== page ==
While not necessarily a fine, H&M and Decathlon donated €400,000 and €500,000 to sustainable causes in 2022 as compensation for making unclear sustainability claims.

The allegations

The Netherlands Authority for Consumers and Markets (ACM) found that clothing retailers H&M and Decathlon used terms such as ‘conscious choice’ and ‘ecodesign’ on their labels without sharing details to back up the environmental claims. 

While the companies weren’t fined for their behavior, the investigation suggests that greenwashing may have occurred. 

The company response

H&M and Decathlon reportedly removed sustainable labeling from their stores and websites following the investigation to avoid being fined. 

They also promised to make donations to sustainability initiatives linked to the fashion industry. However, it’s unclear which initiatives actually benefited from these donations. 

A spokesperson for H&M also said the company’s labeling “could have been clearer and more comprehensive.” 

Since the payout, H&M has faced further legal troubles over its sustainability claims, with a plaintiff in New York filing a lawsuit against H&M in July 2023 over misleading sustainability labels. 


Are more companies getting called out for greenwashing?

In 2023, more than half of consumers encountered misleading sustainability claims by brands. The thing is — people have simply had enough.

The rise of the conscious consumer means that people are no longer willing to overlook corporate behavior that negatively impacts the planet. They’re leveraging their purchasing power to support brands that make a difference. 

But what does this mean for greenwashing? Well, it’s getting much easier to spot the signs of greenwashing, and consumers aren’t afraid to call brands out on it.

The introduction of greenwashing legislation makes it even easier to identify when these practices happen. This includes the EU’s new greenwashing legislation, which will ban misleading environmental claims and hold companies to account more for their labeling. However, this new legislation won’t be coming into place until early 2026. 

Anti-greenwashing regulation is also gathering pace in other parts of the world. The Federal Trade Commission’s Green Guides outline how companies should make environmental claims in the US.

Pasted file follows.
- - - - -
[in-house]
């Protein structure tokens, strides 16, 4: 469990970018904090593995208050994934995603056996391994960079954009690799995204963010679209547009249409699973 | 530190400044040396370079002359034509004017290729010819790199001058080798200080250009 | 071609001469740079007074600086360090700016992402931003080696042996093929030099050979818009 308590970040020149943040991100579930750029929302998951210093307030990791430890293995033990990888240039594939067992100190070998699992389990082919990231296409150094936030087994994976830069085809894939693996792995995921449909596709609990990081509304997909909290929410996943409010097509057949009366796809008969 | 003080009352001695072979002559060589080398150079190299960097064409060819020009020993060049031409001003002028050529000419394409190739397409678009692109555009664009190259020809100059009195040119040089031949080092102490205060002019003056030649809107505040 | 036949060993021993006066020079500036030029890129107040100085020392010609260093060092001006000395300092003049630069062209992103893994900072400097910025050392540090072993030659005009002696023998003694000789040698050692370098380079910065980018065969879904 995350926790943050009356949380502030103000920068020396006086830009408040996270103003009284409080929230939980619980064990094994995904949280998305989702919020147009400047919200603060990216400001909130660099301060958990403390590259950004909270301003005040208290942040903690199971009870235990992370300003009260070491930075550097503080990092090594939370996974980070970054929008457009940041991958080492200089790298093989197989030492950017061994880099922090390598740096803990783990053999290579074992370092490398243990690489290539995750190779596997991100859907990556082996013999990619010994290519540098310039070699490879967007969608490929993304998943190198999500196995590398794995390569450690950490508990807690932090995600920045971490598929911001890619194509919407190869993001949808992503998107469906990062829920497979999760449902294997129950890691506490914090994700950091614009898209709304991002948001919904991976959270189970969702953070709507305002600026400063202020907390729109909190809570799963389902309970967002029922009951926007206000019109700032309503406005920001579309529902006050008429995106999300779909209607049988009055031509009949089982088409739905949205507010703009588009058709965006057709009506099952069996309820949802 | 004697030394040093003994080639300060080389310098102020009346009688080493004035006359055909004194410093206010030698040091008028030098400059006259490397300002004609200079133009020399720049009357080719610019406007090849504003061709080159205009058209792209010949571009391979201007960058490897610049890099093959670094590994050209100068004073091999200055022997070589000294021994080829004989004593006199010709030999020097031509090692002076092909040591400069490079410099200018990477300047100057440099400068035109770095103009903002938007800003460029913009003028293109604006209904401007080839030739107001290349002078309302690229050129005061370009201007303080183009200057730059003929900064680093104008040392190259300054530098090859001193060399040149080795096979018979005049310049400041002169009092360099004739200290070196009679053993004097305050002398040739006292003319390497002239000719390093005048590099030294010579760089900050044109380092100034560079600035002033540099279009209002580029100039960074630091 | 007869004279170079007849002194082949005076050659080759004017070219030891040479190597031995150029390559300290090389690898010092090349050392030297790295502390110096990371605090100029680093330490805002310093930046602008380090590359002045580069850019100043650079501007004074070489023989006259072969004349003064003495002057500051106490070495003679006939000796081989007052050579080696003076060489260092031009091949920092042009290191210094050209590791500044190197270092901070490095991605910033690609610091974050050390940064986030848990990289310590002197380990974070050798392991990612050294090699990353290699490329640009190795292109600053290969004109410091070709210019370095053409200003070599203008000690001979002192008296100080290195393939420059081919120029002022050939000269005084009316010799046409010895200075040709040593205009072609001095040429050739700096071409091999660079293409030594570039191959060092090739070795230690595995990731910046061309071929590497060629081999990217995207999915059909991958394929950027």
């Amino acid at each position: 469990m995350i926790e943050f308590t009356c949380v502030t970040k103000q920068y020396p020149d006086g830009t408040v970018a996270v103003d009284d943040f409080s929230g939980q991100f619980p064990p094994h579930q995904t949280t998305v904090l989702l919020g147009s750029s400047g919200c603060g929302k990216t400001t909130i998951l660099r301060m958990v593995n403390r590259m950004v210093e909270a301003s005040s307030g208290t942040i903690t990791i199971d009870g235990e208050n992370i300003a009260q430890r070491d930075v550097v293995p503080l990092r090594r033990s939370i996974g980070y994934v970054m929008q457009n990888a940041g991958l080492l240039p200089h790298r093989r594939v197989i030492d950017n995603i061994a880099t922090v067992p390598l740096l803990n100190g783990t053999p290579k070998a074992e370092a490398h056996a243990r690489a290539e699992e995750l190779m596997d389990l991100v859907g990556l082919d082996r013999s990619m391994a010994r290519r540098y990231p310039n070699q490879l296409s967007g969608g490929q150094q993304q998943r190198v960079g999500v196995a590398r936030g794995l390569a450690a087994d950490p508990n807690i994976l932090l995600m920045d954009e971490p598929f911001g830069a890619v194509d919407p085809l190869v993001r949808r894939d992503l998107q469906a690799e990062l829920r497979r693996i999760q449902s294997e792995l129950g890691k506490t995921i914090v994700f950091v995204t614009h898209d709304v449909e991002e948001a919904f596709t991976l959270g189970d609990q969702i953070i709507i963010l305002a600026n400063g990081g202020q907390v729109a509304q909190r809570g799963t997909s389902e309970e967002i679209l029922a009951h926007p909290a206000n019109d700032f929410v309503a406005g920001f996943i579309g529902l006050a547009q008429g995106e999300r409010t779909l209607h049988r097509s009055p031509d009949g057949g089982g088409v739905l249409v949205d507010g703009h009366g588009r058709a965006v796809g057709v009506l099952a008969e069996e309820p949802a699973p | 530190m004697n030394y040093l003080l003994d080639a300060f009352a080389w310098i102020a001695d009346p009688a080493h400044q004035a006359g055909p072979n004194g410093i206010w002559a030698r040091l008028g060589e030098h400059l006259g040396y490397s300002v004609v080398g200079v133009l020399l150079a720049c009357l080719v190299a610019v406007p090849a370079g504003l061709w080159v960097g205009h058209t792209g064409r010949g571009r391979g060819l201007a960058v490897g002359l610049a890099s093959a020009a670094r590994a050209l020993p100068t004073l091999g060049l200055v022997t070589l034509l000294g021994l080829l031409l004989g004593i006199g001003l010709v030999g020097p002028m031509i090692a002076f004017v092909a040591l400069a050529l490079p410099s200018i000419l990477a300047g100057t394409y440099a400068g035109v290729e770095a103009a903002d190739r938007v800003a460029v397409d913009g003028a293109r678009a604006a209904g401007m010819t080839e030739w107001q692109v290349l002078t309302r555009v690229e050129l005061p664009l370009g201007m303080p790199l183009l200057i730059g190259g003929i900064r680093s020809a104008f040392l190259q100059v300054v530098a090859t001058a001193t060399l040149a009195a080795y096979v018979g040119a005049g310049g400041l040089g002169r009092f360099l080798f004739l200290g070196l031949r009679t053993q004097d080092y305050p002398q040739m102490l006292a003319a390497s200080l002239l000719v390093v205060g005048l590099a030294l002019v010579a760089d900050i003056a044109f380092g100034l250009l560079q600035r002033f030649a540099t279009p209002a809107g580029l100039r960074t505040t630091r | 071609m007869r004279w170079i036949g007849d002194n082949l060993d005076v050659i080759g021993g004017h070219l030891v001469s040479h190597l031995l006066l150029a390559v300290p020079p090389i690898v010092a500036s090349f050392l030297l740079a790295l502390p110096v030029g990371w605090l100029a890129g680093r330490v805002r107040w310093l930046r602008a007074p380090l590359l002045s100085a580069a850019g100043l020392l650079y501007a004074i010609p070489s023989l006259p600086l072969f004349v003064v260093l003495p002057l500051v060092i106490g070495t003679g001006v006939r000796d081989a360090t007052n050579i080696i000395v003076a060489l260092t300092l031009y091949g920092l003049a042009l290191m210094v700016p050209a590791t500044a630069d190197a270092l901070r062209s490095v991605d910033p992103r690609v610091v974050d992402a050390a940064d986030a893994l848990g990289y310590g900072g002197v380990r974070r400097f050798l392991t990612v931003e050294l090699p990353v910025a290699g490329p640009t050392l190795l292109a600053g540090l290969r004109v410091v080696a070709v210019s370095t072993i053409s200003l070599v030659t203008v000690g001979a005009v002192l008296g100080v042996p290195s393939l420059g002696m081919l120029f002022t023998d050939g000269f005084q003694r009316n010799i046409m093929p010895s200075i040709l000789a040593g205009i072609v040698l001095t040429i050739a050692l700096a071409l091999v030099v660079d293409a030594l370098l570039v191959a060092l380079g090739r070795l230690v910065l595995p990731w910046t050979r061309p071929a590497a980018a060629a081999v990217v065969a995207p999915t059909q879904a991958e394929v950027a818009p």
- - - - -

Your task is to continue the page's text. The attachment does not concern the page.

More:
What’s more, a new rule coming in May 2024 will prevent all UK financial firms from making misleading claims. The UK-based Green Claims Code also offers guidance for businesses making environmental claims. 

In light of this, there’s more opportunity for greenwashing to be reported and a higher chance that authorities will investigate large companies. 


How can companies avoid greenwashing?

Companies have to take greenwashing seriously to maintain customer loyalty and adhere to mounting regulations.

Simple steps like avoiding misleading language on packaging and backing up any environmental claims with hard statistics can go a long way. You can also partner with other organizations to help you track environmental data and ensure accurate reporting. This will become even more important as more ESG reporting standards come into play. 

Check out our complete guide on how to avoid greenwashing for more information. 



As you can see, greenwashing can have significant financial implications for business leaders worldwide. Some organizations on this list may not feel the impact of a few million dollars, but being outed for greenwashing can also impact a brand’s reputation. 

While it might not always be the company’s intention, the fact that greenwashing is on the rise shouldn’t go unnoticed. Fines are, unfortunately, necessary as they serve as a deterrent to organizations that put profit over the planet. 

What’s more, there are plenty of examples of companies guilty of greenwashing that never ended up being fined. New legislation emerging in 2024 suggests that things are changing, and brands will soon be held more accountable. 

We know many brands genuinely care about the environment and don’t need to be reminded about greenwashing. But, by knowing the greenwashing risks and what’s at stake, businesses can take the lead in helping us end these practices once and for all. 



What is a famous example of greenwashing?

One of the most famous examples of greenwashing comes from Volkswagen after the company was accused of cheating on pollution tests and modifying engine software. It’s sometimes called ‘Dieselgate’ and has cost VW somewhere in the range of 31 billion euros — so far. 

What are the fines for greenwashing

Greenwashing fines can cost a business millions of dollars. Because greenwashing regulation tends to differ from place to place, fines vary massively depending on where you are. Investigations into greenwashing can take years before any penalties are imposed. 

Why was IKEA accused of greenwashing?

IKEA has come under the spotlight multiple times, including in 2021, when reports claimed the brand may have sold furniture linked to illegal logging. In another case, critics aimed at IKEA for building its “greenest store” in Greenwich despite tearing down another green building to make way for it.